Robin Lara's head is inside a giant balloon as she performs in a rural refugee camp in Zimbabwe

Zimbabwe Tour Diary: Part 3

Robin Lara writes about performing in both intimate and colossal spaces, and the need to show up with an open heart no matter what. 

September 28, 2019

Today we’re in Harare, Zimbabwe, performing in a children’s cancer ward. But you’d never know it unless you were told. This is the most intimate show on the tour so far, performed in a patient room that has been cleared of equipment and then filled with 16 kids, their families, and doctors. There would normally be more kids, they said, but the doctors are on strike right now and they had to send a lot of kids home.

We don’t always receive much information about people’s personal situations when we arrive at a performance site. Sometimes we know general things, like they’ve lost their homes in the cyclone, or they’re orphans, or they’re struggling with cancer. But we don’t know their individual backgrounds, or what kind of energy and trauma they’re showing up with that day. So we tread lightly, and focus on play and human connection. What we find is that when we pull people into the world of clown, they’re so full of lightness and joy.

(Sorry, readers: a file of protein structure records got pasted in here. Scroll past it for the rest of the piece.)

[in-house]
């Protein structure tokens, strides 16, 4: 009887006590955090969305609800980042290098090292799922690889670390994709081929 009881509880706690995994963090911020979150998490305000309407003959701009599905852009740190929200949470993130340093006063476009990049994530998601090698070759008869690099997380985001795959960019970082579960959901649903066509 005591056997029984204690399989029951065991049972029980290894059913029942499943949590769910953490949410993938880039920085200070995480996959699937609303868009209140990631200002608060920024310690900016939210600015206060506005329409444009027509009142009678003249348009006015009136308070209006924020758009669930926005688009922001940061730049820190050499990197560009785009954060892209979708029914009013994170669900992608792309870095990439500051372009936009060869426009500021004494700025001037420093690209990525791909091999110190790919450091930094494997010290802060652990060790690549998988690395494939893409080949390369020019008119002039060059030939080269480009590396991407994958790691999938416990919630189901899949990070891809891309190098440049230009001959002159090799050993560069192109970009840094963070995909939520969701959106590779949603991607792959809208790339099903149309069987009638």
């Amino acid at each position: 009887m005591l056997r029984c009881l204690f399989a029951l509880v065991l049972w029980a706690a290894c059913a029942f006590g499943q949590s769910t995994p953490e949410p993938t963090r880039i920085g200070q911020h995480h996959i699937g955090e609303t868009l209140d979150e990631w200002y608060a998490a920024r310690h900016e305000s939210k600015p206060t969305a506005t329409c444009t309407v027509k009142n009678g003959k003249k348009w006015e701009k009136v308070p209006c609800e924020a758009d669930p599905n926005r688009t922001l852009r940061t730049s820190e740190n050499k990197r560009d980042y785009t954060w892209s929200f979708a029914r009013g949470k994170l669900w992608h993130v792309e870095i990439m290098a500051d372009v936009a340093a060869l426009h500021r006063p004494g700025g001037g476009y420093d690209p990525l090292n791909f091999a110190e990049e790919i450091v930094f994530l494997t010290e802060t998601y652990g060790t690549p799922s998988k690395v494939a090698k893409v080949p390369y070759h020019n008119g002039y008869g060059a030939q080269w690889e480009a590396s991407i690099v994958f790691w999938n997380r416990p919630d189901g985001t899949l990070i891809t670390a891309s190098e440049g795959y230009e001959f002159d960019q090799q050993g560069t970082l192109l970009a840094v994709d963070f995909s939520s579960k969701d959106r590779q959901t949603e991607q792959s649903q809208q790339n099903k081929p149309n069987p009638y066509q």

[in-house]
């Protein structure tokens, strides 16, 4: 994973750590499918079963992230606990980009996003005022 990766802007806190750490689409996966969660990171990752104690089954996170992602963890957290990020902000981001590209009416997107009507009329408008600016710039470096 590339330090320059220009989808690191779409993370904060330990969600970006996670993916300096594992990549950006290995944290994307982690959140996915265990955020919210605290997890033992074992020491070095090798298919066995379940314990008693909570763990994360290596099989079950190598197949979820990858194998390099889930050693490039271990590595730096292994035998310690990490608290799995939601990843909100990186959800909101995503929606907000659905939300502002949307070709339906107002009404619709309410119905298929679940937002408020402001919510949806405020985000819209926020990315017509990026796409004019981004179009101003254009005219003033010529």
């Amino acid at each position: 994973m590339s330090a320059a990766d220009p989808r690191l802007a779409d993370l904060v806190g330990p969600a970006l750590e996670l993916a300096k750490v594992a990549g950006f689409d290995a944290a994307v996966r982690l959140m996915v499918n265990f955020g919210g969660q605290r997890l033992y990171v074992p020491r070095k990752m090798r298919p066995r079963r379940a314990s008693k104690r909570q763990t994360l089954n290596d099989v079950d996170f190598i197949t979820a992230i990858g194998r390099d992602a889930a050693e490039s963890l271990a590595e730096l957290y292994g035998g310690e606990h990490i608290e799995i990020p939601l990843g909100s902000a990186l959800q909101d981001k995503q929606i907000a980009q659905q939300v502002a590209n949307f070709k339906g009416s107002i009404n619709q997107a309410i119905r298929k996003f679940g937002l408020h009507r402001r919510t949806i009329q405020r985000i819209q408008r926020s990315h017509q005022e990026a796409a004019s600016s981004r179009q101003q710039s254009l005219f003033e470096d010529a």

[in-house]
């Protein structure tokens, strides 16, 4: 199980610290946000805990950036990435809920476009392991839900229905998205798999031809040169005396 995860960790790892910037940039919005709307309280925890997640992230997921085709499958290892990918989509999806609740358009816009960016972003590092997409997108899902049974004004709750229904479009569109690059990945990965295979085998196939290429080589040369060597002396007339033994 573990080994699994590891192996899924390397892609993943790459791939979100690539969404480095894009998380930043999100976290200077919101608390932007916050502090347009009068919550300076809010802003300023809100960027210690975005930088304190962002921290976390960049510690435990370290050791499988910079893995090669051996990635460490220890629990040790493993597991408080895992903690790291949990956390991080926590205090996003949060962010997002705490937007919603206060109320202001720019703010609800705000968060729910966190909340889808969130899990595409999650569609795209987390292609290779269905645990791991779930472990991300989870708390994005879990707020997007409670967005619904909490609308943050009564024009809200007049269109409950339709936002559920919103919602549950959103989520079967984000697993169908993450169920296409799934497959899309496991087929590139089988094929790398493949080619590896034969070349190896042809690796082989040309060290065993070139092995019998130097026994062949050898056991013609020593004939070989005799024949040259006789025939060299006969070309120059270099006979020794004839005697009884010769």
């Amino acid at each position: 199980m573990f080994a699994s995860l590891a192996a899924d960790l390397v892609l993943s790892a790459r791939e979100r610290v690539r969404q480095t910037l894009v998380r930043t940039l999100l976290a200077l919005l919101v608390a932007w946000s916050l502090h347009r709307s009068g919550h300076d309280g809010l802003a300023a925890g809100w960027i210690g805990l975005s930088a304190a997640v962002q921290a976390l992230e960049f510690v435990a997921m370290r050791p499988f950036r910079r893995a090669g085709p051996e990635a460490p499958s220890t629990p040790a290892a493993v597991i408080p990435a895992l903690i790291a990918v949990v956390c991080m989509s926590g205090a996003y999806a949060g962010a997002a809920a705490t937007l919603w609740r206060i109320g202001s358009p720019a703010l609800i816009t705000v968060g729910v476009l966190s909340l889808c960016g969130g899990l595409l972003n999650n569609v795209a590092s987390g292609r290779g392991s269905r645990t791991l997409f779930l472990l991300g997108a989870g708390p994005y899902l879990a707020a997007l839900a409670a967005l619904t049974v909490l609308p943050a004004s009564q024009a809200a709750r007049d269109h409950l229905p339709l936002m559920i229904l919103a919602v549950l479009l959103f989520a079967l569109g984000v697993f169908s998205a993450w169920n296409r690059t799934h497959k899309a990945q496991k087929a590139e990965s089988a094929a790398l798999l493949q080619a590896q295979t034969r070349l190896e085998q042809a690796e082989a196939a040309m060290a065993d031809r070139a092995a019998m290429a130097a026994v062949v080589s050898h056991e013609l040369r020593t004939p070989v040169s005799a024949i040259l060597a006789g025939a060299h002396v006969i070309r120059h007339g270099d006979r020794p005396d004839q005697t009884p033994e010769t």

September 29, 2019

We have our last two shows of the tour today. There are  3,000+ people at the second show, and wowza can they scream. I start each show by warming up the crowd with a bit of balloon magic. They’re very quiet at first, unsure what to think of this rag-tag group of clowns…a thing that doesn’t really exist in Zimbabwe. But when I eat the magic balloon ball, and then fart it out, it’s the first huge audience reaction of the show. It starts us off on exactly the right foot: Kids double over in laughter, moms and teachers shake their heads and laugh at the same time. I’m learning what works here and what’s different.

After a show, people will often say their favorite part is when I juggle on my unicycle, or balance it on my face. But when it’s happening, they barely react at all! One major exception was a show we did at one of the Chimanimani cyclone camps. The audience was mostly comprised of moms, and they started cheering me on right as I was about to juggle. I was so touched that I stopped what I was doing and thanked them. I’m blown away by the connections we’ve made here, and while I’m incredibly grateful for the memories I’ve made on this tour, I’m so sad it’s over!

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